AFRICA CENTER: Eritrea: Coming In from the Cold
DECEMBER 2016 BRONWYN BRUTON
(Atlantic Council) — The Horn of Africa, long recognized as one of the world’s most unstable regions, is undergoing a round of seismic shifts. Massive and sustained anti-government demonstrations in Ethiopia have laid bare the fundamental brutality and instability of the ruling Ethiopian People’s Revolutionary Democratic Front, which is Washington’s major security partner in the region. Tiny Somaliland and Djibouti are on high alert, bracing for a tide of Ethiopian refugees that—particularly in the midst of drought—could easily overwhelm those territories. South Sudan, the youngest nation on earth, has become a killing field. And the Westernfunded peacekeeping coalition in Somalia, which has been fighting the al-Qaeda linked terror group al-Shabaab since 2007, is critically fatigued and losing ground. These multiple nodes of instability pose a significant and immediate threat to US interests in the region.
Eritrea has long been stigmatized as a “spoiler” by Washington and stands accused of supporting terrorism. In 2009, at Washington’s urging, Eritrea was sanctioned by the United Nations for supporting al-Shabaab and for refusing to settle a border dispute with Djibouti. However, years of scrutiny by the United Nations Somalia and Eritrea Monitoring Group (UNSEMG) have yielded no evidence that Eritrea continues to be involved in Somalia, and the Djibouti conflict is mediated by Qatar.
A number of surprising developments have recently occurred in Eritrea, suggesting that the country is determined to throw off isolation for positive engagement in its foreign policy since the sanctions were applied. An engaged Eritrea would be very good news for the region at a time when Washington’s status quo approaches to Ethiopia, Somalia, and South Sudan are visibly failing. If the United States can encourage Eritrea on a trajectory of re-engagement, it should. But to do that, Washington must drop outdated notions about the threat that Eritrea poses. At a time when the Kenyan army has annexed parts of southern Somalia and is trafficking with al-Shabaab, when the Ugandan army is taking sides in South Sudan, and Ethiopian forces have killed hundreds and detained tens of thousands of protestors calling for government reform, Eritrea truly ranks among the least of the United States’ security concerns.
A disordered Ethiopia will make Eritrea more important to US security interests. By virtue of its geographic position between Ethiopia and Yemen, Eritrea is bound to serve either as a bridge or a barrier to the passage of terrorists between the Persian Gulf and the Horn of Africa. Thus far, Eritrea has repelled jihadists and proven immune to radical ideologies. This is a role for which it has received little credit. But Washington cannot afford to take Eritrea’s implicit cooperation in its counterterror efforts for granted.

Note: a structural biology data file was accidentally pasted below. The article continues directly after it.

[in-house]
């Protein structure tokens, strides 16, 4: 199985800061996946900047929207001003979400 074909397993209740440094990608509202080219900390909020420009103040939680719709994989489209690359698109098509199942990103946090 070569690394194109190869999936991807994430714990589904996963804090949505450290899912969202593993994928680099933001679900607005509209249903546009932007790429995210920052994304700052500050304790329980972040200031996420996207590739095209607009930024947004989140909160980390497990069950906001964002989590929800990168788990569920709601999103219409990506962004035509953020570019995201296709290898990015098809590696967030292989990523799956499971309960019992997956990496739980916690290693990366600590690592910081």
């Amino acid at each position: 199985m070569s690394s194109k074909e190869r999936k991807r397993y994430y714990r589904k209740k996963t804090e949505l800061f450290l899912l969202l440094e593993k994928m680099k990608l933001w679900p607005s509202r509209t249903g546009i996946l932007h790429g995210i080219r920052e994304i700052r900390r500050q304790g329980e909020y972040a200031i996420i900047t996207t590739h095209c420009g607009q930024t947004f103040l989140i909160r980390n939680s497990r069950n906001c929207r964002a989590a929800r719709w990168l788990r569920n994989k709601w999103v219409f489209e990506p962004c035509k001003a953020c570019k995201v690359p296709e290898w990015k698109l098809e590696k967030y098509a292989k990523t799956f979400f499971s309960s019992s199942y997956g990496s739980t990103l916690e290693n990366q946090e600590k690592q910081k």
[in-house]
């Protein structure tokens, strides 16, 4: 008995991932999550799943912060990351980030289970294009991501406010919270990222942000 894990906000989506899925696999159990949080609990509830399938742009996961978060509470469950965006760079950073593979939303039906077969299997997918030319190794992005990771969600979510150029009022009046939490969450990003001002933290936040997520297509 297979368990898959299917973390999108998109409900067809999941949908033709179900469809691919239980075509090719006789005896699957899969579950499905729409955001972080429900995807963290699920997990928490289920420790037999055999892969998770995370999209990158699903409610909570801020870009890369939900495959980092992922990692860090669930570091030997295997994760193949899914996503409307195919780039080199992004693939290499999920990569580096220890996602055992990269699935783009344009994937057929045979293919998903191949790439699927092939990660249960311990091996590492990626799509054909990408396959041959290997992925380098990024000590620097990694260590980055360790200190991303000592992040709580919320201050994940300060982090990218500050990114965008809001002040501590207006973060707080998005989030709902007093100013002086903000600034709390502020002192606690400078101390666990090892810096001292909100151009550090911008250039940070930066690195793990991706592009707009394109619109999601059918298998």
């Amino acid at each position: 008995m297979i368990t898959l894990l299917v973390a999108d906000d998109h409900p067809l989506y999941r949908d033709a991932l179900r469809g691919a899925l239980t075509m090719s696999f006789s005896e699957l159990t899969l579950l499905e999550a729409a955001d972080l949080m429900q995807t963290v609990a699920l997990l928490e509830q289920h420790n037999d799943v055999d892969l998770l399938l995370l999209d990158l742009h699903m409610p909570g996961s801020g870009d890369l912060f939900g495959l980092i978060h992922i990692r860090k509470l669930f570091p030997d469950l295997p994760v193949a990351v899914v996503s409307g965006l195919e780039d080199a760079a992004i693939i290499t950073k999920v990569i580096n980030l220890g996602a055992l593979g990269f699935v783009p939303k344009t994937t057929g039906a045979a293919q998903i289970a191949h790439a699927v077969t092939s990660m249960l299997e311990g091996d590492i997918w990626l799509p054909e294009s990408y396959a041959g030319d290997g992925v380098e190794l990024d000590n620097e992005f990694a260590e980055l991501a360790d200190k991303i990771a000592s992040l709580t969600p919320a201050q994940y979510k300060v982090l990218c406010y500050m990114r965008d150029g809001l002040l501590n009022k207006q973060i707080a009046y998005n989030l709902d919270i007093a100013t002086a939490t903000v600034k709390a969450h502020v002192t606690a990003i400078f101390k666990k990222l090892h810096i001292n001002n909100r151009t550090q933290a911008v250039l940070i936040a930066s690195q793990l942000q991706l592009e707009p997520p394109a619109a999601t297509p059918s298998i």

If Eritrea is overwhelmed with refugees, or otherwise sucked into the Red Sea region’s growing unrest, the United States could find itself facing instability and perhaps a terror threat on both sides of the Mandeb Strait, which is a critical chokepoint for the $700 billion dollars of trade passing annually between the European Union (EU) and Asia. Threats to this trade route have in recent years led the United States to pour millions of dollars into combating Somali piracy—an indication of the Strait’s importance to US interests.
For these reasons, the United States ought to be concerned about its inability to project influence in Eritrea. This paper aims to assist the incoming US administration in securing US interests by offering a blueprint for improving relations with Asmara.
US Relations with Eritrea
In 1991, after thirty years of trench and mountain warfare, Eritrean rebels overthrew the Communist Derg regime and won independence from Ethiopia. The tenacity and bravery of the Eritrean rebels captured the hearts and imaginations of people across the globe. The period between 1991 and 1998 were watershed years for the country: a referendum establishing Eritrea’s independence was held, a democratic constitution was written (though never enacted), and Eritrea’s economy prospered.